In response to Howard Penn's complaint that multiple-choice exams confound the material we wish to teach with a lot of other test-taking skills, and encourage teachers to teach to the exam:
The Japanese exams which I believe are roughly equivalent to SAT exams in the US, seem to represent a good solution. A sample was reprinted in FOCUS about a year ago. In essence, each answer consists of a template with a number of blanks. For instance, one common format had a fraction with two blanks in the numerator and two in the denominator, and one blank in front. The students answered the question by filling in one bubble from a row for each of the blanks, indicating a digit for the first four I mentioned, and a plus or minus sign for the blank in front. This format preserves the ease of computer grading which is the only virtue of multiple-choice exams, while reducing the level of information provided by the form of the answer to the point where students really cannot work toward the answer.
The questions I recall all had answers which were numbers. It may or may not be difficult to adapt this format to suit the questions we ask in a calculus class. The coefficients and exponents of a polynomial are easy to code in this fashion, if we are willing to reveal that the solution is a polynomial (which seems a minor concession). On the other hand, if we ask students to solve a differential equation, we certainly would not want to reveal the form of the answer. One work-around might be to ask the students to evaluate their solutions at a particular point, rather than give the function.
One of the root questions here is what are we trying to teach. The simplistic view of the reform effort is that the "old" courses sought to teach students to solve equations, evaluate derivatives, and to answer other clearly-posed questions, while the "new" courses try to teach students to think, and focus on such "higher-level" activities as mathematical modelling and the verbal communication of results. Of, course, both kinds of learning are necessary, and some amount of rote learning is, in my opinion, a prerequisite for creative work. A difficulty arises when we try to test both kinds of learning in compatible ways. I am unwilling to let exceptional performance at the computation of integrals substitute for any understanding whatsoever of what integrals means. And vice-versa. Yet this is what we do if we give an exam in which both kinds of learning are awarded points, and those points are then added together.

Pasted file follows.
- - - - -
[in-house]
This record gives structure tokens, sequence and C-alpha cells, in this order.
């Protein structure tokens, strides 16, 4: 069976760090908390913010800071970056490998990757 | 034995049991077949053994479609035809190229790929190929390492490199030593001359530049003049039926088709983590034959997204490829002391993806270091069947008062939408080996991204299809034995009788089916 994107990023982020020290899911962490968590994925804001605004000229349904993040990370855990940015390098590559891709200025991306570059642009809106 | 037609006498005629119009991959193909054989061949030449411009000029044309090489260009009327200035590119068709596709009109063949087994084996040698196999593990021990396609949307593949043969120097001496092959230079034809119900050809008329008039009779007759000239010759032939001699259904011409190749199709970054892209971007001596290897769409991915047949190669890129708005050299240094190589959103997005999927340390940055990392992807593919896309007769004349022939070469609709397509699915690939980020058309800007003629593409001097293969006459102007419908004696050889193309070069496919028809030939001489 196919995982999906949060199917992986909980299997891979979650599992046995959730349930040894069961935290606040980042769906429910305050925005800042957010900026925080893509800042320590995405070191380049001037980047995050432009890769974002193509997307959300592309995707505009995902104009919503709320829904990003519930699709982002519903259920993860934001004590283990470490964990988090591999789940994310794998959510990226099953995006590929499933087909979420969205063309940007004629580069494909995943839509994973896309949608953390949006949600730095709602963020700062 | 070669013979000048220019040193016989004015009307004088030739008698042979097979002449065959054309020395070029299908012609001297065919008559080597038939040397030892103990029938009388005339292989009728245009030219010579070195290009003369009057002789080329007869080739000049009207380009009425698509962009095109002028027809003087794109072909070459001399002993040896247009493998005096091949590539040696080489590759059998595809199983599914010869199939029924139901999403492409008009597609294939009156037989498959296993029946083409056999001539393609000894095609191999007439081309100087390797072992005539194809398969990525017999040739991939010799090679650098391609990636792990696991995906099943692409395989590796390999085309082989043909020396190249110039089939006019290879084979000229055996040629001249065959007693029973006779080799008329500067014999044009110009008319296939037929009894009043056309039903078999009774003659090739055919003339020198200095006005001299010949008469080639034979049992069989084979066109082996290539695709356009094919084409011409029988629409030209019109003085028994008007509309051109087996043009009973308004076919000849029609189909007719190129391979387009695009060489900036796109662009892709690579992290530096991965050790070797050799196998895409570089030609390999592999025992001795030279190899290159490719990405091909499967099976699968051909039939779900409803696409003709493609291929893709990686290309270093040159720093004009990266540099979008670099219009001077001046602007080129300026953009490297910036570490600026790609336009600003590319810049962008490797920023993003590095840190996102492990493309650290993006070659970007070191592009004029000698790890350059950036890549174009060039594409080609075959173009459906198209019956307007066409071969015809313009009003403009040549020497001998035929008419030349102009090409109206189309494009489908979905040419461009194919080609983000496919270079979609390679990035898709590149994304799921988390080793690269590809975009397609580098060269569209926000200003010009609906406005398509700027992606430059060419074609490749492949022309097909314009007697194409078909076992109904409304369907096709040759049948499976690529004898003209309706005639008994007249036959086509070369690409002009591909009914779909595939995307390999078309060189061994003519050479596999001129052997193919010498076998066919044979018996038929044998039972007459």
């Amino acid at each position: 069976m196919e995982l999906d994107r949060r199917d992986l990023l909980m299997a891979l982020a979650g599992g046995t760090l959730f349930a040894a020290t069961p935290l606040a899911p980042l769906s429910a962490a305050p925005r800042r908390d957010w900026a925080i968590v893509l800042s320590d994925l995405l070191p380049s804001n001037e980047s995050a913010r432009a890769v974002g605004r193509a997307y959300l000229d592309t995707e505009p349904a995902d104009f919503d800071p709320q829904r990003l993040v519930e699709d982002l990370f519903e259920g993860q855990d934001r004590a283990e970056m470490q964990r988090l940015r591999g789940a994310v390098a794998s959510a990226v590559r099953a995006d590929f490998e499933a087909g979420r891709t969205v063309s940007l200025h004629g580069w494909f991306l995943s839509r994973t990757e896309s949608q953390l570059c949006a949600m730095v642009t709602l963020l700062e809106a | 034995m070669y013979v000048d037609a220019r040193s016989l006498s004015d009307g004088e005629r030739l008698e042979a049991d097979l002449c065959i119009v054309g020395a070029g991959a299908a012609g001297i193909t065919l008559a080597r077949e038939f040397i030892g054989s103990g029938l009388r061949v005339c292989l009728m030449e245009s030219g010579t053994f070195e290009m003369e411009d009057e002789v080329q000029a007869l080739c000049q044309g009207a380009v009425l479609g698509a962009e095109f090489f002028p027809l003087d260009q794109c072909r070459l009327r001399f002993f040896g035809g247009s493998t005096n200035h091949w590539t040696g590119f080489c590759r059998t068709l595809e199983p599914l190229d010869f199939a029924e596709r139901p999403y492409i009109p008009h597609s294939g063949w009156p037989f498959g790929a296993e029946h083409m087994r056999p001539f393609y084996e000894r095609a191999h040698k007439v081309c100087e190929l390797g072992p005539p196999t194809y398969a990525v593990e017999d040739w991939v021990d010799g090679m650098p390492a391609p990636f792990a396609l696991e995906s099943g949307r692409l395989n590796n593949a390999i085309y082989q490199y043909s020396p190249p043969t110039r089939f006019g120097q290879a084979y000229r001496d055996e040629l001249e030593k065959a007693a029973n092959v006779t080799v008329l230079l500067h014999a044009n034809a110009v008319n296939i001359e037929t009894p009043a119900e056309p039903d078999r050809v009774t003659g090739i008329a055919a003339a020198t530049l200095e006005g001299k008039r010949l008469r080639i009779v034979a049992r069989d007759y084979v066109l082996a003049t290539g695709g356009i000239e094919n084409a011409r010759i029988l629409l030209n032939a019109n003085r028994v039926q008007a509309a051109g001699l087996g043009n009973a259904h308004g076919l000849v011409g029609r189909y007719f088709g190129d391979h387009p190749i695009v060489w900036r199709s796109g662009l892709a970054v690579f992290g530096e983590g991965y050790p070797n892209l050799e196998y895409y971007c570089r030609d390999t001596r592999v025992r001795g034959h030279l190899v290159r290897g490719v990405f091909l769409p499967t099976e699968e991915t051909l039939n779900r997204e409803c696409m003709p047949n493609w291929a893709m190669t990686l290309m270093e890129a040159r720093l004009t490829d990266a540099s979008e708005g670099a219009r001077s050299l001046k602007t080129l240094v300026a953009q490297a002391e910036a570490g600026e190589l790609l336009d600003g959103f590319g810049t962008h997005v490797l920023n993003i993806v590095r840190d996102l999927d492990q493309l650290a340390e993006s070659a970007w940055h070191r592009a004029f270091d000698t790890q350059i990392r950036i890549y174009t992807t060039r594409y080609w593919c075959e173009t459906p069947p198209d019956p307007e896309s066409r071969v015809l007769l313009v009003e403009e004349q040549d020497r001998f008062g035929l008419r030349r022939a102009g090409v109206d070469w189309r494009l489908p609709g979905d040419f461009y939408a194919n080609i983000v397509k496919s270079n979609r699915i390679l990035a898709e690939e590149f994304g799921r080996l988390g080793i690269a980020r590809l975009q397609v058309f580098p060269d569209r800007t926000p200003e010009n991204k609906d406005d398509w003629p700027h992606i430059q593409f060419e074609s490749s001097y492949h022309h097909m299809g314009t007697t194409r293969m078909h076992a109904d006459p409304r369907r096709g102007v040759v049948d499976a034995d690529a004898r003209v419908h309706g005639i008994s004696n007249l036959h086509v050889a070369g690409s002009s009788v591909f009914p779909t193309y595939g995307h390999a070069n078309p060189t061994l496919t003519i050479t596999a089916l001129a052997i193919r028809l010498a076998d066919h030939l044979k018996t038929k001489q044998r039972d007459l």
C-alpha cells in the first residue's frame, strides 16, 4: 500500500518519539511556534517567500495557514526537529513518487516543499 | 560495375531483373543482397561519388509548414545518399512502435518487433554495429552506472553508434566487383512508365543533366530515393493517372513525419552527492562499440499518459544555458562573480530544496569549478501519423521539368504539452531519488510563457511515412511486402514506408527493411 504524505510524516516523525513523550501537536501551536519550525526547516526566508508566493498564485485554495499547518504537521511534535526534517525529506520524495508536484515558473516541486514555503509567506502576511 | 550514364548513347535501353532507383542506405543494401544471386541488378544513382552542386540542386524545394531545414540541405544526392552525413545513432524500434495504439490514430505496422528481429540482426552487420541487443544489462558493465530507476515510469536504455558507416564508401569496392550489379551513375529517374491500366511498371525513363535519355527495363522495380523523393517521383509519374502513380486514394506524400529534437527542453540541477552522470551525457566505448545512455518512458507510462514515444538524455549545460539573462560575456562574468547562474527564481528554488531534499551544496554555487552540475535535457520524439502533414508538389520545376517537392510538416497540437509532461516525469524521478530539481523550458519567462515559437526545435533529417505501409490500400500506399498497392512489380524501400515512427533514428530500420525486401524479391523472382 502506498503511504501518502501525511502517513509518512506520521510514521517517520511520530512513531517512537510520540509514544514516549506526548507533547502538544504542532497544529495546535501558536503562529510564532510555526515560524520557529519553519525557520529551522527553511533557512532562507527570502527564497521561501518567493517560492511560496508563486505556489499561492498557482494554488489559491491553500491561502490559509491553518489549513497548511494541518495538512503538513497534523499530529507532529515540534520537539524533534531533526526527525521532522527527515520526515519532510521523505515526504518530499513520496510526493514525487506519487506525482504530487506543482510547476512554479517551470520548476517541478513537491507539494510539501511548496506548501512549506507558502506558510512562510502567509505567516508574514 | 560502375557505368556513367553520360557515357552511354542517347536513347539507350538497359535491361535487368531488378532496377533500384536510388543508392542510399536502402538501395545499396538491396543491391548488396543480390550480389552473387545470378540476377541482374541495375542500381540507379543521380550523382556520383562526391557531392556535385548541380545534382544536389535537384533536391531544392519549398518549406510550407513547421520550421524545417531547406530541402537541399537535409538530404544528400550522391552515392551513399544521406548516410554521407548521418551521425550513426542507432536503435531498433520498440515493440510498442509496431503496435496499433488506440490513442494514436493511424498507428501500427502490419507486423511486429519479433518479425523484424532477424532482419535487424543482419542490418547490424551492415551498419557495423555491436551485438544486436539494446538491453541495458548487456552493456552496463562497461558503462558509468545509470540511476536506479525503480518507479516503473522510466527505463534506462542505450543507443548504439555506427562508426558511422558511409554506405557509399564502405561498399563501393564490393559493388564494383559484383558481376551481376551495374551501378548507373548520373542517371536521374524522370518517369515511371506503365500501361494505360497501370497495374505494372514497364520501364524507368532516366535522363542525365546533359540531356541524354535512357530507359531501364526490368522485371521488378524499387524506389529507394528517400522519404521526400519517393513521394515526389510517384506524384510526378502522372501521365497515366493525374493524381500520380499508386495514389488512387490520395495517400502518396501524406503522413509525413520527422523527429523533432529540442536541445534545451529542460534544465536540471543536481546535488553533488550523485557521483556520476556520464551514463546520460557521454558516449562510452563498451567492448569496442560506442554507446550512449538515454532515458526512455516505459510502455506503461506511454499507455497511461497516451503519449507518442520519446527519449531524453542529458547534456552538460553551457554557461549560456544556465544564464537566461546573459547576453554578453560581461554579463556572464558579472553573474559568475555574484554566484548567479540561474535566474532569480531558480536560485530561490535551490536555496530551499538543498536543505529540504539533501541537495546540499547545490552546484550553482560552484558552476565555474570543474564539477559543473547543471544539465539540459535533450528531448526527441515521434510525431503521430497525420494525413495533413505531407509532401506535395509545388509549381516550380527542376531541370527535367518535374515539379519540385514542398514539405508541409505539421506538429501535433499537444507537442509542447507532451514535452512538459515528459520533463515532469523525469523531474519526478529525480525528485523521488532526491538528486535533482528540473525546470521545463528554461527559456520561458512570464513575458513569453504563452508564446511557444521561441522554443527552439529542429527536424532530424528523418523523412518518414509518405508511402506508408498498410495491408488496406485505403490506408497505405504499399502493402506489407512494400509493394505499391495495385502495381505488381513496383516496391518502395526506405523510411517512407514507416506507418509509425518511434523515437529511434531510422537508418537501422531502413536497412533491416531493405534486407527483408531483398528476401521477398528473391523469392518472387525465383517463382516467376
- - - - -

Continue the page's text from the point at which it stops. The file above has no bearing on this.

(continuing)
One solution I have been using for the last three semesters is to separate the two kinds of learning I want to test. In my first-term calculus courses I give either three or four "Skills Test," to test the computational skills with limits, inequalities, differentiation, and sometimes knowledge of the trig. functions. A passing score on each skills test is 9 out of 10, and students must pass all the skills tests in order to pass the course. I make up several versions of each test. One is given in class (I usually allow 20 or 25 minutes), and students who do not pass the test come to my office hours when they feel they are ready, and take another version of the same test. They cam repeat the test as many times as necessary, and the only thing I mark in my grade book is a check to indicate that they have passed a given skills test.
If a student passes all the skills tests, then they get a grade determined by exams, homework, class participation, etc. I try to keep the computations involved in the exams very straightforward, so that the exams test the understanding of ideas with as little interference as possible from questions of computation.
It takes some guts to stick to it, and this approach causes some students considerable agony, but I have not yet failed a student for inability to pass the skills tests who would otherwse have passed the course on the strength of his/her work on exams, homework, etc. I feel that this grading scheme reflects fairly well my conviction that _both_ computational skill _and_ conceptual understand are indispensible.
Michael Kantor Guilford College Greensboro NC 27410 910-316-2280